After the FDA dropped its breast cancer label on Avastin this month, Swiss pharma giant Roche could regain some steam in early December when it presents full data on its late-stage experimental breast cancer drug pertuzumab. There's a lot riding on the success of the drug, which analysts have estimated could bring in about $2 billion in annual revenue if approved.
At the annual CTRC-AACR San Antonio Breast Cancer Symposium (SABCS), which starts Dec. 6, the company will highlight full data on its Phase III pivotal trial that compared a treatment combo of pertuzumab, Herceptin and chemo to chemo and Herceptin alone in patients with aggressive forms of HER2-positive breast cancer. While the company has already said pertuzumab showed that it helped patients live longer without their cancer getting worse, the devil will be in the details, as the market success of the drug could depend on just how much of an improvement the drug offers.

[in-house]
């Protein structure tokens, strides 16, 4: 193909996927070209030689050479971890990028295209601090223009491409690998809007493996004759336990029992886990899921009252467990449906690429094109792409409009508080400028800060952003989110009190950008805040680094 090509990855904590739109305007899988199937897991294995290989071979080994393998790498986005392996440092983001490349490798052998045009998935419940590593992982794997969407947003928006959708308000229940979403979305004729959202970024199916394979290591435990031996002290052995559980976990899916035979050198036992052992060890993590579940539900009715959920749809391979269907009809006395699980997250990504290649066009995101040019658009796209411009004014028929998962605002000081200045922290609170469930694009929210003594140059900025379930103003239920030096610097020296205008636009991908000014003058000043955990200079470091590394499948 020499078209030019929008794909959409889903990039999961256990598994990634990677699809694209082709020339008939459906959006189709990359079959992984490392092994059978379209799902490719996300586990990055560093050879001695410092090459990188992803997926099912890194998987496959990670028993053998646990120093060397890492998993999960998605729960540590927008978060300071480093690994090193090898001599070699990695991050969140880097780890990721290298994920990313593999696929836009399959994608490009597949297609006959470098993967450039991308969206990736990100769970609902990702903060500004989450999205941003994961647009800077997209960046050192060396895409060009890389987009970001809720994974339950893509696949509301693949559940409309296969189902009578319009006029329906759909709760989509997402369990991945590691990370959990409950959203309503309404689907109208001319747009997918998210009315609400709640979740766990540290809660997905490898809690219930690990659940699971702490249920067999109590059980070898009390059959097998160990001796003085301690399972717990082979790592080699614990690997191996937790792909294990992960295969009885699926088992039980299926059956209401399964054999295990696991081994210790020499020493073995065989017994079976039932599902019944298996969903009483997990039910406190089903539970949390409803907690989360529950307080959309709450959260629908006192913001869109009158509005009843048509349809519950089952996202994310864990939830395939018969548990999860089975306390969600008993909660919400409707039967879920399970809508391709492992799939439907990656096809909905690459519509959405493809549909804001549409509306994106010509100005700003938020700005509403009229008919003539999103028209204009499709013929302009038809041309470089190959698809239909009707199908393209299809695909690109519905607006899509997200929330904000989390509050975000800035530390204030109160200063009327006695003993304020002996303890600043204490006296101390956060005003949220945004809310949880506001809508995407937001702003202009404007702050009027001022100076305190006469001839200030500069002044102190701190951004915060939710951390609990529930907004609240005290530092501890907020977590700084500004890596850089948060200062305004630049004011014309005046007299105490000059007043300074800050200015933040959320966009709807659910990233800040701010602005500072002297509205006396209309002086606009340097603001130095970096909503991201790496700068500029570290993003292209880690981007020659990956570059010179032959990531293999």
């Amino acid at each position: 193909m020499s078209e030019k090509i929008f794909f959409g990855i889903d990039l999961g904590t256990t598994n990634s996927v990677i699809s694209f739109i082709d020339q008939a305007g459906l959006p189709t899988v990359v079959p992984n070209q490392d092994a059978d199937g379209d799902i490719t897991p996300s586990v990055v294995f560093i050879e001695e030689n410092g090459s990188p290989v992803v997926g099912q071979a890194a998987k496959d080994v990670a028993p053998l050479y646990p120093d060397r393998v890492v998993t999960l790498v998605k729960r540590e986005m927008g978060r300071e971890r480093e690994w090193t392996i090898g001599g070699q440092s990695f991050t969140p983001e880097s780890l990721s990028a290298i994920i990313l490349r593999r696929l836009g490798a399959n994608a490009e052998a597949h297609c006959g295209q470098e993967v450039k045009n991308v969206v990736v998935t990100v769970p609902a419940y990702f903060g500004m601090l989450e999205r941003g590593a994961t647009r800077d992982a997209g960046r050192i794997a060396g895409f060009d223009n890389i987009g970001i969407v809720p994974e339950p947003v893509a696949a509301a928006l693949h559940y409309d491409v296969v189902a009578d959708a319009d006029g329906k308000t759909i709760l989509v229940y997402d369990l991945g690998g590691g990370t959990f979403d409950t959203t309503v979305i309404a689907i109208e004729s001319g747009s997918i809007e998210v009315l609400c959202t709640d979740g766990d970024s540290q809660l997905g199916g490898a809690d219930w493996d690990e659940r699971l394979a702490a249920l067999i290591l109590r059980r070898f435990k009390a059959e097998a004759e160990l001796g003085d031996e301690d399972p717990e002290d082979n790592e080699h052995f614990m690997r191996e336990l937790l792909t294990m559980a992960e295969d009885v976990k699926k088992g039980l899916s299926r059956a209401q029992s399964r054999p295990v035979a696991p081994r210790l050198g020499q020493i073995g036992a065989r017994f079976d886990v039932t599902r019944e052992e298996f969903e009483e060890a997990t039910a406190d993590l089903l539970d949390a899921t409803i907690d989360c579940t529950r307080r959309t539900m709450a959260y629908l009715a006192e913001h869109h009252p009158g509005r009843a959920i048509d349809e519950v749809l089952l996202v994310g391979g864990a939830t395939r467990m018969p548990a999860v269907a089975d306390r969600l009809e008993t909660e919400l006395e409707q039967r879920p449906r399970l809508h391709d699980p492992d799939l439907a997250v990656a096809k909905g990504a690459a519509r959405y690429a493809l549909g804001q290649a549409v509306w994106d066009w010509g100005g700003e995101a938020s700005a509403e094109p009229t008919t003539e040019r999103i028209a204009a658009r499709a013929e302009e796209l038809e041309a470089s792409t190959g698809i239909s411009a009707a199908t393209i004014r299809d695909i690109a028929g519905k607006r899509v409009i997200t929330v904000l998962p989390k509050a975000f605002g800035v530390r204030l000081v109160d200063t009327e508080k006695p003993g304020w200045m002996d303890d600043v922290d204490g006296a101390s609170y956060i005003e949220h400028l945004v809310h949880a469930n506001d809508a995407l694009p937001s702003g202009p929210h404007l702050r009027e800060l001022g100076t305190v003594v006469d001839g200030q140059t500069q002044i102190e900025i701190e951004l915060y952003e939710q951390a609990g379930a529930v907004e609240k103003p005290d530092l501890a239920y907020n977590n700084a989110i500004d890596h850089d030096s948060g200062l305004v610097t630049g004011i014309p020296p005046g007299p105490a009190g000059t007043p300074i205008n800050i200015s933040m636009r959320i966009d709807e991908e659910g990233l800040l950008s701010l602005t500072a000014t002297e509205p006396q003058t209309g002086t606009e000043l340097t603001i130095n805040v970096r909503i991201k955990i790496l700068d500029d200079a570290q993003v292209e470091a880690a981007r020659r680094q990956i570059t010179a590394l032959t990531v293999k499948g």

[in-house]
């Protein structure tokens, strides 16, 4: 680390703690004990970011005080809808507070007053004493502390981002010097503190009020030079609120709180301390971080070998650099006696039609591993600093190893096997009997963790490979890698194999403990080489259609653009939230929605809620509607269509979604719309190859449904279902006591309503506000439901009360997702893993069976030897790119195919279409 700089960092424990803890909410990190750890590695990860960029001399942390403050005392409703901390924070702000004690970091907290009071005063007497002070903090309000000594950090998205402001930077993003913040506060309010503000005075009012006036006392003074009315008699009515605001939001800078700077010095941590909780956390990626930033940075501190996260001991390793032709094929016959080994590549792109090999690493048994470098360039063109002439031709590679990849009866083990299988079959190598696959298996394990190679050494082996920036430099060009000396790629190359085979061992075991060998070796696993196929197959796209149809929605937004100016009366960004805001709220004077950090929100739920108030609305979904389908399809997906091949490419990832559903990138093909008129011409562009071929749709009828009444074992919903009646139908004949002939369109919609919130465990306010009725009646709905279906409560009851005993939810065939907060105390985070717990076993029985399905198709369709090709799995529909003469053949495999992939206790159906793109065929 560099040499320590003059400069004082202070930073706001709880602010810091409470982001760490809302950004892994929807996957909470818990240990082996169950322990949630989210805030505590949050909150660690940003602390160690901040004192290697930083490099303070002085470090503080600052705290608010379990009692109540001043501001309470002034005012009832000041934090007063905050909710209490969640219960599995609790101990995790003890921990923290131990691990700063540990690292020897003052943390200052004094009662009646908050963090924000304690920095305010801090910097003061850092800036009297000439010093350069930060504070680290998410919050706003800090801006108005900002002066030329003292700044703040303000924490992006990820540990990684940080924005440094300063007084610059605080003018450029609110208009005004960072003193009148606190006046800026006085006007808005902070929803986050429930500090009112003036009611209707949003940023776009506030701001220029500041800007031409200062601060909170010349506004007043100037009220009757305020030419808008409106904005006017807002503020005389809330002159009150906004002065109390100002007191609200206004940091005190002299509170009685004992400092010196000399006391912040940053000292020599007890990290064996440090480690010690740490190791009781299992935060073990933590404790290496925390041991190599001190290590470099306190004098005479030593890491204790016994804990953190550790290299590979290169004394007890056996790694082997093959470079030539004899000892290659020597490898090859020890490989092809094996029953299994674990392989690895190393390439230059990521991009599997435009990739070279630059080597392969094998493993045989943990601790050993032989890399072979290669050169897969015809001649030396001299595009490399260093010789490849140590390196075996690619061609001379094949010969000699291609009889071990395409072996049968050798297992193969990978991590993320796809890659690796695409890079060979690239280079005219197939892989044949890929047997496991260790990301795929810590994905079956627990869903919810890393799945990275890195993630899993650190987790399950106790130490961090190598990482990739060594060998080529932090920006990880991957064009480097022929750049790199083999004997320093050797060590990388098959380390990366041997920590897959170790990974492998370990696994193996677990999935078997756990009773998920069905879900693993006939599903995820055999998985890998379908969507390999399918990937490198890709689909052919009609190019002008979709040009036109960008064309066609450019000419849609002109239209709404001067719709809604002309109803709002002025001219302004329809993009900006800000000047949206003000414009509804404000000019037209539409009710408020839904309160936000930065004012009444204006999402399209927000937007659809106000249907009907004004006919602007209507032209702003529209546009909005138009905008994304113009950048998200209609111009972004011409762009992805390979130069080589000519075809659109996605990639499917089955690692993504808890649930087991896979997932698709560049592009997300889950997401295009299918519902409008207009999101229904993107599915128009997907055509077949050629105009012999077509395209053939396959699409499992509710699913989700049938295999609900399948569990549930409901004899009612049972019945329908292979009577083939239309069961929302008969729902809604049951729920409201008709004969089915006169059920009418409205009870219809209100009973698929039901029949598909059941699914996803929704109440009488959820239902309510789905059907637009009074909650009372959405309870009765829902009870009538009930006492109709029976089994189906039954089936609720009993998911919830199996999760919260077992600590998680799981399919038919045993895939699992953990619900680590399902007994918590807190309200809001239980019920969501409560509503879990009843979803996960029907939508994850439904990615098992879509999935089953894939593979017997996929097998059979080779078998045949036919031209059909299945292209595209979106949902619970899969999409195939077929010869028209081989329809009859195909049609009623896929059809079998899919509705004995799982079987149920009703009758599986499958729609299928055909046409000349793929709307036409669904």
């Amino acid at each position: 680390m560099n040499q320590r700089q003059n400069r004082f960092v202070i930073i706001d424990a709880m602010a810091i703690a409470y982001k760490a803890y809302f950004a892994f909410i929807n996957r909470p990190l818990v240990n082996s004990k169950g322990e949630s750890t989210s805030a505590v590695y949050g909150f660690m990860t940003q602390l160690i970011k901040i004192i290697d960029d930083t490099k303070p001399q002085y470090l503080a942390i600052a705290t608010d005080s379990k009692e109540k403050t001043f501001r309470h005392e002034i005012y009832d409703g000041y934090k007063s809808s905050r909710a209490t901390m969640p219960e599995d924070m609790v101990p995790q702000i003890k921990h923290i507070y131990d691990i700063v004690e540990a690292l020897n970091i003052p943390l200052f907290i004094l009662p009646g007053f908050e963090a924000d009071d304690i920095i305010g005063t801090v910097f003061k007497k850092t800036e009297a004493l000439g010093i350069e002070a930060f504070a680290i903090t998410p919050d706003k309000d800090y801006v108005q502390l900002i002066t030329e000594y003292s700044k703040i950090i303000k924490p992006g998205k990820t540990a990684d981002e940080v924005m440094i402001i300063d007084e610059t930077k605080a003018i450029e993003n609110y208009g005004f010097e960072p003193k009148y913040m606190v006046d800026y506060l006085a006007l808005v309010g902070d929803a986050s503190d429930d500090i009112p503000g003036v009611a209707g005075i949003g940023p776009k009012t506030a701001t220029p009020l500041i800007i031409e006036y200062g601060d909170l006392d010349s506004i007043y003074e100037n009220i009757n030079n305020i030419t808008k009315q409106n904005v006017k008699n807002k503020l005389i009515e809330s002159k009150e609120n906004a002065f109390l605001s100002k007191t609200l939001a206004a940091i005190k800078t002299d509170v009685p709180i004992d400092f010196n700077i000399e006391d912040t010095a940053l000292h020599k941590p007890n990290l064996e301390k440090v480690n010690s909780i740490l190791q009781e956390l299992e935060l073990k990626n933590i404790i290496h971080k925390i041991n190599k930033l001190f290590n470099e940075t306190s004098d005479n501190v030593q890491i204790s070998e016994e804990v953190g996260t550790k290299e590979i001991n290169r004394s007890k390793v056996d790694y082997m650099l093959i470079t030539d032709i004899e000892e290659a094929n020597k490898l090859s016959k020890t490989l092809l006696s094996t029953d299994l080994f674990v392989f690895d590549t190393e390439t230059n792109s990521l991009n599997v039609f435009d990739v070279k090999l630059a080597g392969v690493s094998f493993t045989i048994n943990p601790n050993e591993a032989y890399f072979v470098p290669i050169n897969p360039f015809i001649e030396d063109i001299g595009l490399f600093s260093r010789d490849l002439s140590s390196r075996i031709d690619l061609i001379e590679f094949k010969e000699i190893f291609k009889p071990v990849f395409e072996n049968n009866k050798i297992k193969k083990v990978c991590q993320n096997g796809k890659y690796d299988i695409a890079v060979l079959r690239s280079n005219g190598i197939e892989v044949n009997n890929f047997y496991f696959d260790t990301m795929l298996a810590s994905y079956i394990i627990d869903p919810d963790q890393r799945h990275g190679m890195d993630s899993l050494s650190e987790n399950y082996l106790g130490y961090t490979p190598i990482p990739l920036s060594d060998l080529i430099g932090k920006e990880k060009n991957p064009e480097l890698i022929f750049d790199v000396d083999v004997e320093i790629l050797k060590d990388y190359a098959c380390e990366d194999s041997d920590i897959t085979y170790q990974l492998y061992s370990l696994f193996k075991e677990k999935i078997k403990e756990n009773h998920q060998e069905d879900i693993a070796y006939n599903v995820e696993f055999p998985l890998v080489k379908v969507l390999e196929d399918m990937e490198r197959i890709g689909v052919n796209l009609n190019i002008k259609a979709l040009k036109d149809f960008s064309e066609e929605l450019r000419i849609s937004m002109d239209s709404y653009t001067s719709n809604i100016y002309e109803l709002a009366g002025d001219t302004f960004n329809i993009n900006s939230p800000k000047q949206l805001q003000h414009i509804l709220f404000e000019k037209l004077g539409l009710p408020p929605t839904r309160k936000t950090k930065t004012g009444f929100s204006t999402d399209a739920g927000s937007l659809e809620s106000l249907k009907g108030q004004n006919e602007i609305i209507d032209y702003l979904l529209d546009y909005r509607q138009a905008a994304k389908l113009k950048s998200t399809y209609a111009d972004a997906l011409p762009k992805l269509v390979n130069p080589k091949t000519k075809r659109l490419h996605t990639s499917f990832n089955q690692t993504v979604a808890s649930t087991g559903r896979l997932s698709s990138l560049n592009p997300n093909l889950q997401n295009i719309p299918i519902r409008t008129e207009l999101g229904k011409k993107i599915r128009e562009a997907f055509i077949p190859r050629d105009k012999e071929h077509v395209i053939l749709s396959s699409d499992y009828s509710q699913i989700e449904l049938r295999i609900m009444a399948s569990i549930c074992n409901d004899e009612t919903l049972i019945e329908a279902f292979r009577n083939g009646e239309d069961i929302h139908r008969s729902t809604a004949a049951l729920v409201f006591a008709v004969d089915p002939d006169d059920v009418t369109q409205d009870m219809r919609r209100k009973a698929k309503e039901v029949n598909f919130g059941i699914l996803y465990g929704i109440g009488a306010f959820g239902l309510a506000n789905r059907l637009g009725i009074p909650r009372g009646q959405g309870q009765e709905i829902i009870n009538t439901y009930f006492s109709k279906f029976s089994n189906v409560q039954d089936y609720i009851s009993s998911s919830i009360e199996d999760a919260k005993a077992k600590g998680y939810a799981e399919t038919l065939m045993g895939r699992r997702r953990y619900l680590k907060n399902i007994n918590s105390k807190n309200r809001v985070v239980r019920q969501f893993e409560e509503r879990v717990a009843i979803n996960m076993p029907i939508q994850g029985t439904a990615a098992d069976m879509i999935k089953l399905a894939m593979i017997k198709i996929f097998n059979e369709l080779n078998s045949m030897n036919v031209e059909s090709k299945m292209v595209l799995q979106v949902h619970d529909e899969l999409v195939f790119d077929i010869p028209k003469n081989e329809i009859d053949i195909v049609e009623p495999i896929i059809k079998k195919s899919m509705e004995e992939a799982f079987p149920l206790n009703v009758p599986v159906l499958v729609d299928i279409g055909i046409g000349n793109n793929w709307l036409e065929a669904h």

Roche is looking to pertuzumab to build on its lead in treating HER2-positive breast cancers, for which it now markets Herceptin. Like Herceptin, pertuzumab also binds to the HER2 protein, but the experimental drug targets different regions of the protein than Herceptin, bolstering Roche's argument that the two drugs used together complement each other. Pertuzumab could also help support Roche's breast cancer drug franchise once Herceptin runs into competition from copycat drugs.
"The market is materially undervaluing pertuzumab in HER2 breast cancer, which will help negate the potential negative impact of Herceptin biosimilars," said Citigroup analyst Andrew Baum, as quoted by Dow Jones Newswires.
Stefan Frings, head of medical affairs oncology at Roche, reaffirmed in an interview with Dow Jones that the company plans to file for approvals of pertuzumab by the end of this year.
- here's the release
- see Dow Jones' coverage